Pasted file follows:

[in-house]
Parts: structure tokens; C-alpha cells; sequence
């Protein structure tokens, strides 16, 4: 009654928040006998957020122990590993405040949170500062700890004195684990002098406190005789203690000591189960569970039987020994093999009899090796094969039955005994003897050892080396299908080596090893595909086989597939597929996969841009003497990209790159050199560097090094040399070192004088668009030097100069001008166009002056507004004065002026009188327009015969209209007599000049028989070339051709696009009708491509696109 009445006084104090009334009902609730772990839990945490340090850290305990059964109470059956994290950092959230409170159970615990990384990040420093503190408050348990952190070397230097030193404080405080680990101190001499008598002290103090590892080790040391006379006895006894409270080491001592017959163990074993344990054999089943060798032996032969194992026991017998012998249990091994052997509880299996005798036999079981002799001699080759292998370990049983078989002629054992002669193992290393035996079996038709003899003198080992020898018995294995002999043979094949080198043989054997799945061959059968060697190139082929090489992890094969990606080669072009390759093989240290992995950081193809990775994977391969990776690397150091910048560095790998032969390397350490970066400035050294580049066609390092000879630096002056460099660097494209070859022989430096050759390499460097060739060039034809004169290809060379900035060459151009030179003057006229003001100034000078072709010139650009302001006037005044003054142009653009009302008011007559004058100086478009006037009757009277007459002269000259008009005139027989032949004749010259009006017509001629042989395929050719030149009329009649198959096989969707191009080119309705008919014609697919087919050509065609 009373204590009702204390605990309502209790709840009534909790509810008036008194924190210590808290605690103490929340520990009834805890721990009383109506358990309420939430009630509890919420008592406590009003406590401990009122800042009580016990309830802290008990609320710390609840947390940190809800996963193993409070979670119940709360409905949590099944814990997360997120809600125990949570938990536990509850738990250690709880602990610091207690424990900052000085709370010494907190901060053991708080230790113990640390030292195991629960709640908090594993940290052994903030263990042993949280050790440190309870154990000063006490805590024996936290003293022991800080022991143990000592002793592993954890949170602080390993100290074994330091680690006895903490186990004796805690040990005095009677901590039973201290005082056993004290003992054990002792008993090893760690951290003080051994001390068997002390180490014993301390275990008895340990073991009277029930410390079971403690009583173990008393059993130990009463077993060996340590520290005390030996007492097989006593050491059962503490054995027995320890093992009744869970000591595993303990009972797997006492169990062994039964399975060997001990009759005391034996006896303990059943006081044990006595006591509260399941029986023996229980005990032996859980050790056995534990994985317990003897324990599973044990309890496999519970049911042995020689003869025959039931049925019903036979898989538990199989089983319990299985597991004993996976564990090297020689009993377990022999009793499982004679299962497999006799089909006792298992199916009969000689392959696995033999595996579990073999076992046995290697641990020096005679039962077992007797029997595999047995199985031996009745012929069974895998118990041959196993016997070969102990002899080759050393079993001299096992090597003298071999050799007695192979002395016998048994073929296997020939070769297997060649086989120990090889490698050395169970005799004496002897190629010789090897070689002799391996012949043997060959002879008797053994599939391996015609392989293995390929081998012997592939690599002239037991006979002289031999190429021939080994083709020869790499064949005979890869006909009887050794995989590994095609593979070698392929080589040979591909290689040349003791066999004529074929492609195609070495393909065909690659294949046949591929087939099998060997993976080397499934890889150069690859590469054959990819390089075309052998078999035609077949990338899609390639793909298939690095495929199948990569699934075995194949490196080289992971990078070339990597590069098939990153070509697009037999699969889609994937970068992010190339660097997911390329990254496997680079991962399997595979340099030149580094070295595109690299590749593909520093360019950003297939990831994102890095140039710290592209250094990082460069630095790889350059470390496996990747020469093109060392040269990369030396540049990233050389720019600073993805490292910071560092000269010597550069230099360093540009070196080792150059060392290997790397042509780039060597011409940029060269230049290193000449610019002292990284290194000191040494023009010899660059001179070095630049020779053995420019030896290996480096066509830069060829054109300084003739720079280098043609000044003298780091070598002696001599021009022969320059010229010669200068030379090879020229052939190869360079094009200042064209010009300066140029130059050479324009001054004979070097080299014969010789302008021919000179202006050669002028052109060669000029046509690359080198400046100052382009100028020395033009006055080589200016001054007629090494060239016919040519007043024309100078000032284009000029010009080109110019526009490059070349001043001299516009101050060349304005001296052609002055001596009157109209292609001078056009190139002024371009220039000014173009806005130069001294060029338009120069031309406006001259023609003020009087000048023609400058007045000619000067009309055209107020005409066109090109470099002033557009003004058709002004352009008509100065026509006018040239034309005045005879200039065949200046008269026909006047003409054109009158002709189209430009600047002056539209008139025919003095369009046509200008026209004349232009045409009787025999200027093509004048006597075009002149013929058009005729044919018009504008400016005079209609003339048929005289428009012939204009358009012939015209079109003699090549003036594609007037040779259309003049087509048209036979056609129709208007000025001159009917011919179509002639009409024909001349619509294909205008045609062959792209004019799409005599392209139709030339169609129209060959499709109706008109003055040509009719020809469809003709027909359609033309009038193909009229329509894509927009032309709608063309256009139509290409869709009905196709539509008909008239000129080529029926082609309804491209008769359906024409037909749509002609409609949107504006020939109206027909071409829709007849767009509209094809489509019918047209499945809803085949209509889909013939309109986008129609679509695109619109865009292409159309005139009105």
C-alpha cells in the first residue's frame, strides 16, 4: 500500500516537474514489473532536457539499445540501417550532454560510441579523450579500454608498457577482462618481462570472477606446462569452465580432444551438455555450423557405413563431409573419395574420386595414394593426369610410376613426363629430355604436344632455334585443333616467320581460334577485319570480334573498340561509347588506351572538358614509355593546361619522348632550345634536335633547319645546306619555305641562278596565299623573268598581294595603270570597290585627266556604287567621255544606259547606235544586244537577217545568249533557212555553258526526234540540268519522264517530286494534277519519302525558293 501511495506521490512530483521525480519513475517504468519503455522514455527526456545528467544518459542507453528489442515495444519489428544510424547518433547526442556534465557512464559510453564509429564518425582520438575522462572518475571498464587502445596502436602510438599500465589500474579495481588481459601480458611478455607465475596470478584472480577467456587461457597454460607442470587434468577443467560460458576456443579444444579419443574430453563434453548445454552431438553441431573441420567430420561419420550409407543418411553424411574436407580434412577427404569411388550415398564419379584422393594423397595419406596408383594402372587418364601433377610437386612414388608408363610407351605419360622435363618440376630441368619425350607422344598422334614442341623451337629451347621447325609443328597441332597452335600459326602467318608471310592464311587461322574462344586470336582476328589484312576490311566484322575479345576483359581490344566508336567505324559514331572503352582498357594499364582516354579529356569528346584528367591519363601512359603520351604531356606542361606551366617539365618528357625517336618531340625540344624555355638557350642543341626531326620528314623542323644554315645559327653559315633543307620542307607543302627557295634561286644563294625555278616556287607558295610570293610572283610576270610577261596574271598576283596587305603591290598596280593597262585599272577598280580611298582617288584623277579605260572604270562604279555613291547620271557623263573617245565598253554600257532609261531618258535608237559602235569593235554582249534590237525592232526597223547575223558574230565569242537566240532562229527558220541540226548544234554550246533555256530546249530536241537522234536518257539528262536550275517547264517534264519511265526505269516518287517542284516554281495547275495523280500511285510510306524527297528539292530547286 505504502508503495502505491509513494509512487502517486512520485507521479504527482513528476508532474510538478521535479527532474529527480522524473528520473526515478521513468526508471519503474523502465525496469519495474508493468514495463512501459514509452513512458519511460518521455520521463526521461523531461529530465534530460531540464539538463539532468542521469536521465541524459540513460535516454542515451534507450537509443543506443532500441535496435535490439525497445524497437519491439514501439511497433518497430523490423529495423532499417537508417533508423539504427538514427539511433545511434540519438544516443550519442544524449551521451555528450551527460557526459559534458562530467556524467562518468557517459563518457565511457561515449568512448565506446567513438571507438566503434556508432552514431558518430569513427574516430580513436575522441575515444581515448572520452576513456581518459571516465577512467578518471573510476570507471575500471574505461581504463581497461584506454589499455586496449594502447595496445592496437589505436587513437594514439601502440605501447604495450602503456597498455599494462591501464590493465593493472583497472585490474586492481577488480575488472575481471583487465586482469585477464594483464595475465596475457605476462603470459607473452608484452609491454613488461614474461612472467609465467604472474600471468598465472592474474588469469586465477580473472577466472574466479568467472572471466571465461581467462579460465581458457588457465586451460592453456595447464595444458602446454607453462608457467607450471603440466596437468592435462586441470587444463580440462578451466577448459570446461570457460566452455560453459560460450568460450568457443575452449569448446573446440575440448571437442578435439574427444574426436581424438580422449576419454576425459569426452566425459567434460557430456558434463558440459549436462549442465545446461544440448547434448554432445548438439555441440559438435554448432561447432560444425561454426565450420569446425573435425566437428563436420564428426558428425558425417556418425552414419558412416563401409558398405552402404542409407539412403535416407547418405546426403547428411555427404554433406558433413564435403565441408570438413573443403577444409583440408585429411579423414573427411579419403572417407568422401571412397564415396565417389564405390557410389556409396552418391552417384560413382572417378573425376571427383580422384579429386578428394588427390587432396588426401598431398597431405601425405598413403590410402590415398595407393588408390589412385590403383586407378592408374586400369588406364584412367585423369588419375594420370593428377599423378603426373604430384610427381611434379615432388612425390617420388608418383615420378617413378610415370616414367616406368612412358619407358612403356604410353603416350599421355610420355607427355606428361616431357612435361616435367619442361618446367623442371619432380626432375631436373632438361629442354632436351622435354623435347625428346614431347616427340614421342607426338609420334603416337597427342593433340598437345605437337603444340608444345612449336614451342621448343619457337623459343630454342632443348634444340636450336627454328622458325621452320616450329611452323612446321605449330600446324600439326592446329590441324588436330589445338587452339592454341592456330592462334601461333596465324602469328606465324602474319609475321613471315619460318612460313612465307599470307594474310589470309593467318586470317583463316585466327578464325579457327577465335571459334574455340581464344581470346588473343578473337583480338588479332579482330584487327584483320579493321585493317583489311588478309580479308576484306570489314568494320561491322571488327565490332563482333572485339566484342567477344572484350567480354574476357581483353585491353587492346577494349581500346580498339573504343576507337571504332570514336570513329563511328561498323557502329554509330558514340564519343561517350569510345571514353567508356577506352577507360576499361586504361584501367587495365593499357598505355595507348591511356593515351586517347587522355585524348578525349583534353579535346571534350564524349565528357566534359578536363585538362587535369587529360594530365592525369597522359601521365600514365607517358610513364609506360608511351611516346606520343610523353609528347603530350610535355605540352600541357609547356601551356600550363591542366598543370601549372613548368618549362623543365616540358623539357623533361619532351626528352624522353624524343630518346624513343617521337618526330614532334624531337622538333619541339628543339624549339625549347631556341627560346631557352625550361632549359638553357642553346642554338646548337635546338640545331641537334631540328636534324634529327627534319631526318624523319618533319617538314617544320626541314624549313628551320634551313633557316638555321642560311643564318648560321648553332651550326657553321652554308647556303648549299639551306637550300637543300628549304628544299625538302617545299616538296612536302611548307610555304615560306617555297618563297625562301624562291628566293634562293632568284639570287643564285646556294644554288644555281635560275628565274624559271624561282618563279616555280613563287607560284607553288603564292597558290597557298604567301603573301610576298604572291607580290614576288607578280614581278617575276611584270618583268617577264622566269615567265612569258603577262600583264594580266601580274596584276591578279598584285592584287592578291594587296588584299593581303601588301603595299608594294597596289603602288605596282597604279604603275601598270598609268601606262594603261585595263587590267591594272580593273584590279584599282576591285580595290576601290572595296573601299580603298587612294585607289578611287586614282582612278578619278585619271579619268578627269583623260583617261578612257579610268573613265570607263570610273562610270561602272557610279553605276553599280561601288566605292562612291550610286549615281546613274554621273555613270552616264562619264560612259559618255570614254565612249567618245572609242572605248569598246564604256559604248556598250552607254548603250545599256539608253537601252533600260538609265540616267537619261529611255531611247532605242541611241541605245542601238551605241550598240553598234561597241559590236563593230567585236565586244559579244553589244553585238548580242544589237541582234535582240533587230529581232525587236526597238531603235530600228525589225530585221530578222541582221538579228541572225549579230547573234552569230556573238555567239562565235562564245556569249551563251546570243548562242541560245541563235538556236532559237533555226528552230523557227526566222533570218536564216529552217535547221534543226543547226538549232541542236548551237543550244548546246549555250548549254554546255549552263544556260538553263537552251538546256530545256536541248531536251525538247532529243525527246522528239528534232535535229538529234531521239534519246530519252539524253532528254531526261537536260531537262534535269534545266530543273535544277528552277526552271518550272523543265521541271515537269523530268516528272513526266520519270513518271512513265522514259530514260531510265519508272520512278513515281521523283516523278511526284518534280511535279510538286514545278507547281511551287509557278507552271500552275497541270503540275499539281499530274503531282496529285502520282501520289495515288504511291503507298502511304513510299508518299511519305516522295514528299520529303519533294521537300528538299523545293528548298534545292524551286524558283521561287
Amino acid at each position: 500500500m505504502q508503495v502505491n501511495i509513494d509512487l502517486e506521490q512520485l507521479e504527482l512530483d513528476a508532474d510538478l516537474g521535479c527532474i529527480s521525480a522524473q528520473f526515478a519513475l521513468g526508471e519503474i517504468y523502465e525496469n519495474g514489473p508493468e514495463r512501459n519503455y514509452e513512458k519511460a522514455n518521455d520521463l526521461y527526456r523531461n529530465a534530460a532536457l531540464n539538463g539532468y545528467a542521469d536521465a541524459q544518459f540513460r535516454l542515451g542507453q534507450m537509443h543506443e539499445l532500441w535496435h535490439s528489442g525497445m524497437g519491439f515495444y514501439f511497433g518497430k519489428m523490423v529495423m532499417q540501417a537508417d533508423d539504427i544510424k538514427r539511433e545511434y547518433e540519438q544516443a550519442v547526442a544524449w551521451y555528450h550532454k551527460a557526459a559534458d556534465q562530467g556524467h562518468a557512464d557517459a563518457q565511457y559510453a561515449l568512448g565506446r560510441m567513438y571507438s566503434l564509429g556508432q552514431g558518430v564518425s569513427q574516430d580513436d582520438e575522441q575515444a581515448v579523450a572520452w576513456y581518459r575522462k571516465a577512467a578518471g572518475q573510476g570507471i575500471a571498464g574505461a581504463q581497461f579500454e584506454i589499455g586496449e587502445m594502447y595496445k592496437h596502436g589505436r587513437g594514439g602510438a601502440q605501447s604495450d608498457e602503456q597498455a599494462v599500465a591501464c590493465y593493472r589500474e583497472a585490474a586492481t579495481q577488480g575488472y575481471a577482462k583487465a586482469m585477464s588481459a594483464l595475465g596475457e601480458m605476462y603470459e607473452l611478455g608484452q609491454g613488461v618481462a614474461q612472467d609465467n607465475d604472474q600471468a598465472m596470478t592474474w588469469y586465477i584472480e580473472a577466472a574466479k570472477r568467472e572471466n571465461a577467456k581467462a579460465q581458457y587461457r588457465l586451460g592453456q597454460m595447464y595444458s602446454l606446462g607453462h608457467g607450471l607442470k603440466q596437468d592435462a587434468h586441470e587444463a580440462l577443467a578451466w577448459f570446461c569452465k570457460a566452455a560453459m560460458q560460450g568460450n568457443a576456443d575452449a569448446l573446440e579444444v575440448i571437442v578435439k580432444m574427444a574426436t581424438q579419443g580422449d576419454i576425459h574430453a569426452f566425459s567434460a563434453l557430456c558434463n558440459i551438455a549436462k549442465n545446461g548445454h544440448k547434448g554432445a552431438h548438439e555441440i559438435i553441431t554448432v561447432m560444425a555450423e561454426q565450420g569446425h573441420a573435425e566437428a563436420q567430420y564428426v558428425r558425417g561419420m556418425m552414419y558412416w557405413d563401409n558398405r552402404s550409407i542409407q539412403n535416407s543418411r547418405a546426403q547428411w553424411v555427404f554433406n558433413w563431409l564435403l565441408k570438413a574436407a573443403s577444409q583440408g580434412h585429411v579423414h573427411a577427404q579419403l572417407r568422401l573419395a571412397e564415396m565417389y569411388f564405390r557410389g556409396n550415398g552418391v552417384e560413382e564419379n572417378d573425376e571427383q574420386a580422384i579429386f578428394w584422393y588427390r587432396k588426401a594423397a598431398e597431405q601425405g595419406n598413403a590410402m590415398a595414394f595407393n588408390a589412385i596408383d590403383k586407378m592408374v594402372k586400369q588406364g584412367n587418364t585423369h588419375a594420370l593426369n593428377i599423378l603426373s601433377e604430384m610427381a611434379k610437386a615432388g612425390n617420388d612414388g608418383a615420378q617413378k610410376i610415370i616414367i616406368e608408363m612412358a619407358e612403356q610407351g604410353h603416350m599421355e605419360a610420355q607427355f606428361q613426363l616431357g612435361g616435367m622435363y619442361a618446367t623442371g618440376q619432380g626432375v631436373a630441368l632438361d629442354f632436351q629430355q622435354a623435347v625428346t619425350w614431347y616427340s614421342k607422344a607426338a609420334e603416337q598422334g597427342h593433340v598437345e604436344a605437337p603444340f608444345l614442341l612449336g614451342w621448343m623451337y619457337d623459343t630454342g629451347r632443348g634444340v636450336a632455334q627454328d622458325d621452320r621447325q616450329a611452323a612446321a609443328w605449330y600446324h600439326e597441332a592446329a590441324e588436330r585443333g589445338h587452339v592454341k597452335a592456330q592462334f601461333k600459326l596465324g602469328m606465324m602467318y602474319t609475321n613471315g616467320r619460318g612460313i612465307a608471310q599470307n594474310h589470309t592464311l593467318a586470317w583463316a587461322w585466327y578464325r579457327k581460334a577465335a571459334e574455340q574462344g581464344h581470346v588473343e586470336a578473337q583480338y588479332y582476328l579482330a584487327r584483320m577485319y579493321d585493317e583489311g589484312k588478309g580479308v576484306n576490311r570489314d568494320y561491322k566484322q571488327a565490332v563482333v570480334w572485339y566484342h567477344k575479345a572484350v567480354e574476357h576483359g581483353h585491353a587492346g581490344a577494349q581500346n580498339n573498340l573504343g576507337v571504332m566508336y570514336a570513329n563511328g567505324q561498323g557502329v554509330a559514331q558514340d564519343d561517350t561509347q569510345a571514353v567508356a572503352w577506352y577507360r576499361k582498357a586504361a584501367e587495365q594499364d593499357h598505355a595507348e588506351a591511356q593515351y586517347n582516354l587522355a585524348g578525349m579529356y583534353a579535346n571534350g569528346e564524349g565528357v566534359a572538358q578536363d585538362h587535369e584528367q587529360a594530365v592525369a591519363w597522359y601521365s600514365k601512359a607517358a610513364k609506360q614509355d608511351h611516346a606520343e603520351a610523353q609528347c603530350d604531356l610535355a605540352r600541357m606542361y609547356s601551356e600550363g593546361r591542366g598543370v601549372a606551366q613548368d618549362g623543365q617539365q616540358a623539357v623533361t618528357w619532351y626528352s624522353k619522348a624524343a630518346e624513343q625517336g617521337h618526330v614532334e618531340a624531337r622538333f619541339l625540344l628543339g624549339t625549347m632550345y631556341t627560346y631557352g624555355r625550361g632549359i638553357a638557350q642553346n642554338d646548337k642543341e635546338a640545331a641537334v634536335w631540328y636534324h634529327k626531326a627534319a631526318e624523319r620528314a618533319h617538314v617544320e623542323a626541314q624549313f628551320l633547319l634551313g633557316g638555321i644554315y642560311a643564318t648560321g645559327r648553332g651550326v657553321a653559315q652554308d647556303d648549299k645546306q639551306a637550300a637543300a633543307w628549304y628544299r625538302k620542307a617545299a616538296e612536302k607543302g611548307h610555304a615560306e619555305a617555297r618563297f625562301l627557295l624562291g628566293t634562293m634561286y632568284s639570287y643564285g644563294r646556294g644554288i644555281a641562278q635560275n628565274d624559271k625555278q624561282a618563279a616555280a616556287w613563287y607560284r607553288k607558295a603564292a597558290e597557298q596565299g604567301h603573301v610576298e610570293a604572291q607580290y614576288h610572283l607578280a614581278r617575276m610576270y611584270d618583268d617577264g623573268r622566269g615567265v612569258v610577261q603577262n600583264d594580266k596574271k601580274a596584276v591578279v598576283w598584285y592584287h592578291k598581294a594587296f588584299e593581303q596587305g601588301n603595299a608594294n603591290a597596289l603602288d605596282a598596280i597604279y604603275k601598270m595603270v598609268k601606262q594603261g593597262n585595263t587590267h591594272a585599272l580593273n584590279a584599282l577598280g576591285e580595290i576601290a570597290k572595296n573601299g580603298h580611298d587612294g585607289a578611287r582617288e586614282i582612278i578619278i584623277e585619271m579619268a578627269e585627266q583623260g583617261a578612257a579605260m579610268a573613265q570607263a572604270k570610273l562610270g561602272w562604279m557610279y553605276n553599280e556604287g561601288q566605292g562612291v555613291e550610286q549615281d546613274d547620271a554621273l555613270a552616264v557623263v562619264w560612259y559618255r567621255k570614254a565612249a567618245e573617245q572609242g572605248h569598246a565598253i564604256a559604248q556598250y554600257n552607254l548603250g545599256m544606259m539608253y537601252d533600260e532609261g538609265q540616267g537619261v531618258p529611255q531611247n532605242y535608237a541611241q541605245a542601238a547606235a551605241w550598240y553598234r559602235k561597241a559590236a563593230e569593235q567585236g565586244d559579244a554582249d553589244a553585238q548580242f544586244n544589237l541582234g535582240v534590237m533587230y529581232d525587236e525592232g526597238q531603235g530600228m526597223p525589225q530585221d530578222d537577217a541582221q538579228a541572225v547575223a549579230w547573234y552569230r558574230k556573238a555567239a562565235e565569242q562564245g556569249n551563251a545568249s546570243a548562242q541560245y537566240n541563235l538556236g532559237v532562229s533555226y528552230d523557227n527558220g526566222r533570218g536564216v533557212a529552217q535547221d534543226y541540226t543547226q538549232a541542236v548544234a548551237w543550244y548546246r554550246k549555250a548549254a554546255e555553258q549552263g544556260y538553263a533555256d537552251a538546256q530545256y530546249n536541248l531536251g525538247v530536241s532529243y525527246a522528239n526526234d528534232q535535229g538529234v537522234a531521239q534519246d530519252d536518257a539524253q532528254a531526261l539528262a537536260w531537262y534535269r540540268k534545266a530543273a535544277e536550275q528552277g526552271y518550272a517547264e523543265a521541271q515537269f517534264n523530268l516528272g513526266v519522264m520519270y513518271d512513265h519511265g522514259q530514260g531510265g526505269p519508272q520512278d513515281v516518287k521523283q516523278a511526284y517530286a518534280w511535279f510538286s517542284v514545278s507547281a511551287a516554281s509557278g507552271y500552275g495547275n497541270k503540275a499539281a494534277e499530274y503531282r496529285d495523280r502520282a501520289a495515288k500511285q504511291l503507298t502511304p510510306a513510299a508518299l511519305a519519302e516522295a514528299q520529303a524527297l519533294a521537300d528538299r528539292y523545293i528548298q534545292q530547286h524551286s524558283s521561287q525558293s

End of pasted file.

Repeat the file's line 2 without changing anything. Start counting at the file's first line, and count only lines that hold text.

Parts: structure tokens; C-alpha cells; sequence